Developments in electronic hardware, particularly microprocessors and solid-state cameras, have resulted in a vast explosion in the range and variety of applications to which intelligent processing may be applied to yield cost-effective automation. Typical examples include automated visual inspection and repetitive assembly. The technology required is recent and specialized, and is thus not widely known. VISION AND INFORMATION PROCESSING FOR AUTOMATION has arisen from a short course given by the authors to introduce potential users to the technology. Its content is a development and extension of material presented in the course. The objective of the book is to introduce readers to modern concepts and techniques basic to intelligent automation, and explain how these are applied to prac- tical problems. Its emphasis is on machine vision. Intelligent instrumentation is concerned with processing infor- mation, and an appreciation of the nature of information is essential in configuring instrumentation to handle it effiCiently. An understand- ing of the fundamental principles of efficient computation and of the way in which machines make decisions is vital for the same reasons. Selection of appropriate sensing (e.g., camera type and configuration), of illumination, of hardware for processing (microchip or parallel processor?) to give most effective information flow, and of the most appropriate processing algorithms is critical in obtaining an optimal solution. Analysis of performance, to demonstrate that requirements have been met, and to identify the causes if they have not, is also important. All of these topics are covered in this volume.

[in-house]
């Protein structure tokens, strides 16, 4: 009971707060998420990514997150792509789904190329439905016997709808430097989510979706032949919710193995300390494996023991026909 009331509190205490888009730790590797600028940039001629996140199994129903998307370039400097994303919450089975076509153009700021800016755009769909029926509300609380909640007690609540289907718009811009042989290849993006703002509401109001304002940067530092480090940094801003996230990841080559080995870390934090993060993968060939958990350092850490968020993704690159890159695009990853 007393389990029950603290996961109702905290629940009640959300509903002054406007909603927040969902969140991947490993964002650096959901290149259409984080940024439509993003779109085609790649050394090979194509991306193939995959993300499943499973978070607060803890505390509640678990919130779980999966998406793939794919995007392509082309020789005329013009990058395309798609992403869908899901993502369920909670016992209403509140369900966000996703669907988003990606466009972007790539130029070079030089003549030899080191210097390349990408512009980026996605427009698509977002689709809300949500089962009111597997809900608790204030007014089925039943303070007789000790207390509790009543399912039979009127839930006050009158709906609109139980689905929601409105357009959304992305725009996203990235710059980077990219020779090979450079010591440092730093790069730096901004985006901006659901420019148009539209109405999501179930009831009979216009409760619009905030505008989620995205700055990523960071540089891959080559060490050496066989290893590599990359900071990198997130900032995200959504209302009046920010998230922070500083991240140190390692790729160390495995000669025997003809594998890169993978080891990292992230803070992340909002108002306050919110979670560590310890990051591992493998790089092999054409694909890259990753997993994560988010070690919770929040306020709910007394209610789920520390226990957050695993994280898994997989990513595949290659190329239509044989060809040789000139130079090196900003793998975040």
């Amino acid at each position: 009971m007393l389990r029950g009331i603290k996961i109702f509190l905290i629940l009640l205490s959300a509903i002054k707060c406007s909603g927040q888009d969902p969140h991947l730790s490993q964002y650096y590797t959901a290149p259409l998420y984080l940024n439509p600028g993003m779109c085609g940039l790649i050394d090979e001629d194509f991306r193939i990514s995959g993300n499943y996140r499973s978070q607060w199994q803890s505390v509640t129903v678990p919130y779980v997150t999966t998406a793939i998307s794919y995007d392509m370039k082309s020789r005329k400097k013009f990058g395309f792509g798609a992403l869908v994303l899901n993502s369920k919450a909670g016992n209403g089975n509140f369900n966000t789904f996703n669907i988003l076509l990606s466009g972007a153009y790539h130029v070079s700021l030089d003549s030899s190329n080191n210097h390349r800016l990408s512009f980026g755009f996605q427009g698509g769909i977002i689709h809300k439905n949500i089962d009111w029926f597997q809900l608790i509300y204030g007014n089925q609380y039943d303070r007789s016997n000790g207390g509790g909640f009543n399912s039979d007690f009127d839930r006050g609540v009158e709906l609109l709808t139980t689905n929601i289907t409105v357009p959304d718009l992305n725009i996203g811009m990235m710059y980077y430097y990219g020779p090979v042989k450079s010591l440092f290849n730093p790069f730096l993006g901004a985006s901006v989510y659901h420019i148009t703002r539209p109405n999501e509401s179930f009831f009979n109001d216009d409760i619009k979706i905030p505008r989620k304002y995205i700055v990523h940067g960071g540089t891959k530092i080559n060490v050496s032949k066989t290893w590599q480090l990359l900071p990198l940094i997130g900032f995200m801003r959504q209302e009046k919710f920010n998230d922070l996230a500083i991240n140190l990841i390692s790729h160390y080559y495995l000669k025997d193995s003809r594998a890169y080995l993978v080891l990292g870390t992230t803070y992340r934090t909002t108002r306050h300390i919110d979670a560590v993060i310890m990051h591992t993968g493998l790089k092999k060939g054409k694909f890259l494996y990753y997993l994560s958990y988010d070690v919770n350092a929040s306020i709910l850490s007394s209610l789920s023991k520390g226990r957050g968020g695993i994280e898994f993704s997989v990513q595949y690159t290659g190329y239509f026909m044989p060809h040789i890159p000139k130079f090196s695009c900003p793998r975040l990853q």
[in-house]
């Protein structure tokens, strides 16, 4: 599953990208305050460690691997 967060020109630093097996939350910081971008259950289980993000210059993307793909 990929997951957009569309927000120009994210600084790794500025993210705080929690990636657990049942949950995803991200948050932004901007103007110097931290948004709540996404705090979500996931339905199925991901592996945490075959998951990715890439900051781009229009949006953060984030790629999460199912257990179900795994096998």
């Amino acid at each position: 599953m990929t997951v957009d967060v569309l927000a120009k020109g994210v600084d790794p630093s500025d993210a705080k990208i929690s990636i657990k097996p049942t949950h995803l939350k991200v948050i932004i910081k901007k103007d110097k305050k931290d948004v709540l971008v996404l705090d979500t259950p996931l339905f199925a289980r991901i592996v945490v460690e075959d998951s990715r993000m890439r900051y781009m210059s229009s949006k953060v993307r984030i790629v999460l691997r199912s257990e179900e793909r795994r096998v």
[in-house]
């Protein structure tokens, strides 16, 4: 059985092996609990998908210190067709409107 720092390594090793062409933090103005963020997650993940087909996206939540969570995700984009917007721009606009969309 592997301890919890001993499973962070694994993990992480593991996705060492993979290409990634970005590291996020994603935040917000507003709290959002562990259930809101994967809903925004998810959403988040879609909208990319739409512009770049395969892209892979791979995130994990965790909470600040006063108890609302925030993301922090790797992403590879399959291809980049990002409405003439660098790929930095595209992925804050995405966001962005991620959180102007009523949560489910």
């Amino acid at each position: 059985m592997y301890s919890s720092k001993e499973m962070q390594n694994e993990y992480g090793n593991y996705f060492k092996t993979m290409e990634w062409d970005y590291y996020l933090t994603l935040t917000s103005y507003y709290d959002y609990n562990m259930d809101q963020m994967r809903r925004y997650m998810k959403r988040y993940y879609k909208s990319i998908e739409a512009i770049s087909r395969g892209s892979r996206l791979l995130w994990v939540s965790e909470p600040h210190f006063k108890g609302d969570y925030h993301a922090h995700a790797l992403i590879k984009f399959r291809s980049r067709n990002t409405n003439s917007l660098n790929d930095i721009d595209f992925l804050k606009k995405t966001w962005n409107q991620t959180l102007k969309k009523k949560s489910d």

'Et moi ..... si j'avait su comment en revenir, One service mathematics has rendered the je n'y serais point aIle.' human race. It has put common sense back Jules Verne where it belongs. on the topmost shelf next to the dusty canister labelled 'discarded non· The series is divergent; therefore we may be sense'. able to do something with it. Eric T. Bell O. Heaviside Mathematics is a tool for thought. A highly necessary tool in a world where both feedback and non linearities abound. Similarly, all kinds of parts of mathematics serve as tools for other parts and for other sciences. Applying a simple rewriting rule to the quote on the right above one finds such statements as: 'One service topology has rendered mathematical physics .. .'; 'One service logic has rendered com puter science .. .'; 'One service category theory has rendered mathematics .. .'. All arguably true. And all statements obtainable this way form part of the raison d'etre of this series.